Marketing Brand Strategy Brand Design

Adland responds to the ‘We ♥ NYC’ backlash: ‘At least the heart is in the right place’


By Audrey Kemp | Junior Reporter

March 21, 2023 | 14 min read

Do marketers ♥ ‘We ♥ NYC?’ We asked design and creativity experts at a number of agencies to comment on the updated version of ‘I ♥ NY.’

we <3 nyc

The 'We ♥ NYC' campaign has received a loud response from New Yorkers and beyond / Credit: New York State Department of Economic Development

It‘s been a little over 24 hours since Milton Glaser’s 1977 campaign, ‘I ♥ NY,’ became ‘We ♥ NYC.’

According to a press release, the campaign was meant to better reflect “a community driven by ‘we’ not ‘me’ and is diverse, universal and inclusive, appealing to all age groups and ethnicities.”

However, the public’s response to the campaign has been mixed at best.

On Tuesday, popular New York-centric meme page Nolita Dirtbag released a photo on Instagram comparing the work to that of a toddler:

Meanwhile, The Bowery Boys Podcast, which focuses on New York City history, Tweeted not to ”mess with perfection.”

I <3 NY

Manhattan-born artist Ryan McGinness completely redesigned the new logo – which blends the ‘We ♥ NYC’ messaging with Glaser’s typeface and heart – and offered it to the city for free.


A wave of critique

The Drum reached out to adland’s design experts to hear their thoughts on the controversial rebrand. Here’s what they said.

Wayne Deakin, global principal, creative, Wolff Olins: “To touch this icon is guaranteed to cause a stir. After all, it is a symbol of more than a place but also a legacy of attitudes that were born in a time when NY and [its] residents went through a period of soaring crime rates, low tourism, and near bankruptcy in the mid-70s. So, you aren’t just playing with a word here – you are playing with generations of meanings and associations as it’s more a tourism artifact than a mark. I get the ambition of the shift and the need to be inclusive – we should always embrace this ... This thing already represents a city that is, by its nature, diverse. A city of many villages of differences celebrated. The heart is a symbol of love and love is embracing and inviting in my head anyway.

I think it’s less about the word swap and more that Milton Glaser’s work is one packed full of associated meanings that have created tourism stories and experiences that people have connected with for decades. After all, this device had that feeling of imagery derived from my memories of carvings in tree trunks by two lovers. The ‘I’ has never been a singular meaning but a shared experience feeling of ‘we’ in my personal view. As an advertising campaign, I like the approach, but as a designer I am still loving the American letterform font on the original device. At least the heart is in the right place graphically and strategically.”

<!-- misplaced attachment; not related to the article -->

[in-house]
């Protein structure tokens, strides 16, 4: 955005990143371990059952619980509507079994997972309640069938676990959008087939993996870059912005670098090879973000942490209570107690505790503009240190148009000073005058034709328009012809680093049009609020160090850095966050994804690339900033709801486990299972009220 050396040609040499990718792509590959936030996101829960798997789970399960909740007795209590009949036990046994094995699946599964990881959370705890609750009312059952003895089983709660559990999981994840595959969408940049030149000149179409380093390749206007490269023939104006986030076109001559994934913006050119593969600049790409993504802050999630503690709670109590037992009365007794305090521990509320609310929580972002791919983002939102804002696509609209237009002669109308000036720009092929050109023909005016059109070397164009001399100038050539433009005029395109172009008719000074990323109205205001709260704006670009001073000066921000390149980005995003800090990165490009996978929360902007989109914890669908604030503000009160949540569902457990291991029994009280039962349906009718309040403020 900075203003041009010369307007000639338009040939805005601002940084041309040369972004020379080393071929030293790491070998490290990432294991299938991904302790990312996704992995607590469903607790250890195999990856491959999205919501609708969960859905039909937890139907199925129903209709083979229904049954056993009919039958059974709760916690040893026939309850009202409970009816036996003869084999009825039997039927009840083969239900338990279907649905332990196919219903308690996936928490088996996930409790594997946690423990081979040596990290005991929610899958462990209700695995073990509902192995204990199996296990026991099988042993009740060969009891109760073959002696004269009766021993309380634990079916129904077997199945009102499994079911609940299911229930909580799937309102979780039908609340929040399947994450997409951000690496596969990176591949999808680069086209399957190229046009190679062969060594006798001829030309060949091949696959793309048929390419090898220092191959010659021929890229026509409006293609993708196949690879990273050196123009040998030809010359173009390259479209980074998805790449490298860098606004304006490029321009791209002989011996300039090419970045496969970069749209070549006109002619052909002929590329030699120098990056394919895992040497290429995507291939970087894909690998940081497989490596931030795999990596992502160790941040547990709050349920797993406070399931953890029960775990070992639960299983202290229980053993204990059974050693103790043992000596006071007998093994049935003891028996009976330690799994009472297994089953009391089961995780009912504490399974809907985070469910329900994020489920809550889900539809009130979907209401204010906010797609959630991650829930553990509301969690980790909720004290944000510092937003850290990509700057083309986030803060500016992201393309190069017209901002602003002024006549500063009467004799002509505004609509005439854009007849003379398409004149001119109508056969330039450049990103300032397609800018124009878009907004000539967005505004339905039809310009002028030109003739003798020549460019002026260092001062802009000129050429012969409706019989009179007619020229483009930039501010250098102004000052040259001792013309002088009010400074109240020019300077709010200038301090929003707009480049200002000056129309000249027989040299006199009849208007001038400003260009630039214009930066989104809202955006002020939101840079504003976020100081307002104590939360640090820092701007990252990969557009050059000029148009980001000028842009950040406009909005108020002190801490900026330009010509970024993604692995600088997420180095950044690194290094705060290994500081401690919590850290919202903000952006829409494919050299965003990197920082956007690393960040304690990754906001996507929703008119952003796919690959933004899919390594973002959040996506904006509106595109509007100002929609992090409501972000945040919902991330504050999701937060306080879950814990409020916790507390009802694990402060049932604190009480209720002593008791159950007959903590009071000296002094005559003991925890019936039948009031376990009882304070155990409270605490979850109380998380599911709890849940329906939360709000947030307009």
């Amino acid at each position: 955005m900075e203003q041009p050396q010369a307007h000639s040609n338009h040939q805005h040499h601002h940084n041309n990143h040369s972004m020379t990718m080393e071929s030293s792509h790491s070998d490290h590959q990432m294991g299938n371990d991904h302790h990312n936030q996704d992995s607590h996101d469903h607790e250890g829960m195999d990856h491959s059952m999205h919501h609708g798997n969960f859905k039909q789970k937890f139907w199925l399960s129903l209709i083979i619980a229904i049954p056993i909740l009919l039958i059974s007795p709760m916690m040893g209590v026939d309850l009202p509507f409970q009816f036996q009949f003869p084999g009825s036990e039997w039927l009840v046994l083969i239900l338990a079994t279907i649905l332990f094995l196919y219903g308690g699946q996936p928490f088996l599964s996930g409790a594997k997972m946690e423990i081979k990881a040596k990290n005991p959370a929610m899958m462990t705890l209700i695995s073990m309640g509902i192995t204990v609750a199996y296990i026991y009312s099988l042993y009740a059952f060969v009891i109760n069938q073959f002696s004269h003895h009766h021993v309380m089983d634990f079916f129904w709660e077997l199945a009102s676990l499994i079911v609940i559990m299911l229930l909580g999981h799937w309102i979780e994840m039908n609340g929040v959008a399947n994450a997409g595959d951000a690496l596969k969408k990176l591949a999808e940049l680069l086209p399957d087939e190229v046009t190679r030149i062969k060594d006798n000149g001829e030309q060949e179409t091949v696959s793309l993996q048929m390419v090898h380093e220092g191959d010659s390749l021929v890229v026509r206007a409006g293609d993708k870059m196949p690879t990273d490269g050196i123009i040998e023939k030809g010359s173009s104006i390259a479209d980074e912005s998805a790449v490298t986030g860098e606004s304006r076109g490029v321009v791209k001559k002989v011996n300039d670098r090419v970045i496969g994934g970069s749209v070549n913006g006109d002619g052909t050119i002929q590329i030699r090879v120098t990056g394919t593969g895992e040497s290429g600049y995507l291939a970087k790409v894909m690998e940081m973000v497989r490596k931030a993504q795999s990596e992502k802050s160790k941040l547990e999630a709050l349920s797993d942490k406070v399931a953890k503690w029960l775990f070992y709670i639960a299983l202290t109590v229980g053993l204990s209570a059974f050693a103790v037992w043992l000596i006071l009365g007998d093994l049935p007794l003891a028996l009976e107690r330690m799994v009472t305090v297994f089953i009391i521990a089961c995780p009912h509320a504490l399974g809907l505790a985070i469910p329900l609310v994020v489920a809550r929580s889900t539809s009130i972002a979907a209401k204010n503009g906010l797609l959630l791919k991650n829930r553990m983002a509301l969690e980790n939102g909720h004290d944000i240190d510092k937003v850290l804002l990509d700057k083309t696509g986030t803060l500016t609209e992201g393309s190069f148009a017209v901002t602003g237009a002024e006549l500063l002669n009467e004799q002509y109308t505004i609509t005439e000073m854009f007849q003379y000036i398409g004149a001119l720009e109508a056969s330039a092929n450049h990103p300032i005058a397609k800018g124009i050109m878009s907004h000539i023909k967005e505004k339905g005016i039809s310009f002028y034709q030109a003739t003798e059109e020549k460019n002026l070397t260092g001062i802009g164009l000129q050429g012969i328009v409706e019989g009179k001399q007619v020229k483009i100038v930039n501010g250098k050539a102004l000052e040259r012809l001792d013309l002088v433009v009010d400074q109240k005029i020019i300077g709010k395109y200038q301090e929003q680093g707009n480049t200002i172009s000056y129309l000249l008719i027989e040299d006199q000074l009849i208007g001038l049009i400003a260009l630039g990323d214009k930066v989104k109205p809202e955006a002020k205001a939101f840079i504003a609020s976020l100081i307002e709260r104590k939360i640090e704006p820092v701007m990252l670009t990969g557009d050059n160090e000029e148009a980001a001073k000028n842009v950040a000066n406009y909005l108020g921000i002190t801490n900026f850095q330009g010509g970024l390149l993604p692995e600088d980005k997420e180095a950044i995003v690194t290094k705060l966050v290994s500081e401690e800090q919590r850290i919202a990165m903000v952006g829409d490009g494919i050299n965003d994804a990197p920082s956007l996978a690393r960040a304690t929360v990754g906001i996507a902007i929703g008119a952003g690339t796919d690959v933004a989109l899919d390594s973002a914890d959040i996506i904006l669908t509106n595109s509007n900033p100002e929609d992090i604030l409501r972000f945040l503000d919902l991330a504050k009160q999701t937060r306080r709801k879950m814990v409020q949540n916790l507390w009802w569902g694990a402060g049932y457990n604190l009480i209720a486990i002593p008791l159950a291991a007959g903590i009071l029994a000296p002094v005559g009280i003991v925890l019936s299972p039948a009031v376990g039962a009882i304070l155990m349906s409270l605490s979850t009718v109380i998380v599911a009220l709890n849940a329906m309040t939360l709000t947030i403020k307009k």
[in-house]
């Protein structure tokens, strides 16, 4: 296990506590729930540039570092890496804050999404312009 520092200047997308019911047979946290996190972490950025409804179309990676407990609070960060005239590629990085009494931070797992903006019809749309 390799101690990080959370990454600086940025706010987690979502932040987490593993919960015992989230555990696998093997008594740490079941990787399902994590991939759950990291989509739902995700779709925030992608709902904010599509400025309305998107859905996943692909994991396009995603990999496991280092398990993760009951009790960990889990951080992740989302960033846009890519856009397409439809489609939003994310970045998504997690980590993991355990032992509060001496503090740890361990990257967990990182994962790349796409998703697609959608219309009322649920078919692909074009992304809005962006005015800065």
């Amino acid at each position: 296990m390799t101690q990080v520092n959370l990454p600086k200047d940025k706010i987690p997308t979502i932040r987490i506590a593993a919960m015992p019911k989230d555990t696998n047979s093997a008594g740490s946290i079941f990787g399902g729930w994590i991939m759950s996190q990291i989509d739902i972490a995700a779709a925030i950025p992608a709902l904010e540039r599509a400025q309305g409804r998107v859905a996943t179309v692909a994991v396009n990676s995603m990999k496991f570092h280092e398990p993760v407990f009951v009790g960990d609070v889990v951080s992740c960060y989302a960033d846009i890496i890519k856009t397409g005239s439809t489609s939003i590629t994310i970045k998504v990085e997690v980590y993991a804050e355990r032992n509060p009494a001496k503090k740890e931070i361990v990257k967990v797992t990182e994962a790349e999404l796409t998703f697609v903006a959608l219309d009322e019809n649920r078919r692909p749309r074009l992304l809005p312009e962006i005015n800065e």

Veronica Padilla, head of design, Periscope: “We ♥ ’I ♥ NY’. I mean, we really ♥ ’I ♥ NY’.

“We ♥ Milton Glaser. We ♥ craft. We ♥ stability. We ♥ balance. We ♥ classics. We ♥ nostalgia. We ♥ homage. We ♥ a masterpiece. We ♥ so many things about ’I ♥ NY’.

“And, we ♥ inclusivity. We ♥ new ideas. We ♥ endeavors towards progress. We ♥ taking risks. We ♥ courage. We ♥ vulnerability.

“But, we still really really ♥ ’I ♥ NY’.“

James Adamé, executive vice-president of design & innovation, Doner: “Milton Glaser designed the original, ’I ♥ NY’, with great balance and simple perfection. Redesigning that iconic logo – something people love and appreciate – is a rather slippery slope.

“This new approach feels unbalanced, complicated and modernizes for the sake of modernizing. And that may have been a strategy, to get people talking and buying new hoodies. For me, the original is just perfect.”

Daniel Schloss, senior communications manager, LoyalKaspar: “Unless a design is particularly sublime, a new logo will more often than not be immediately met with this kind of out-of-proportion criticism, especially on social media. That type of reception—if it isn’t coming directly from the groups the brand represents, in this case New Yorkers, in most cases employees or customers—isn’t typically useful feedback. The clowning may be short-term fun and reflect some level of resonance, but more so it’s reactive, cheap, low-hanging fruit, and divorced from the layered context of behind-the-scenes decision-making between brands and designers; it’s certainly not something that any designer should be publicly aiming at another designer.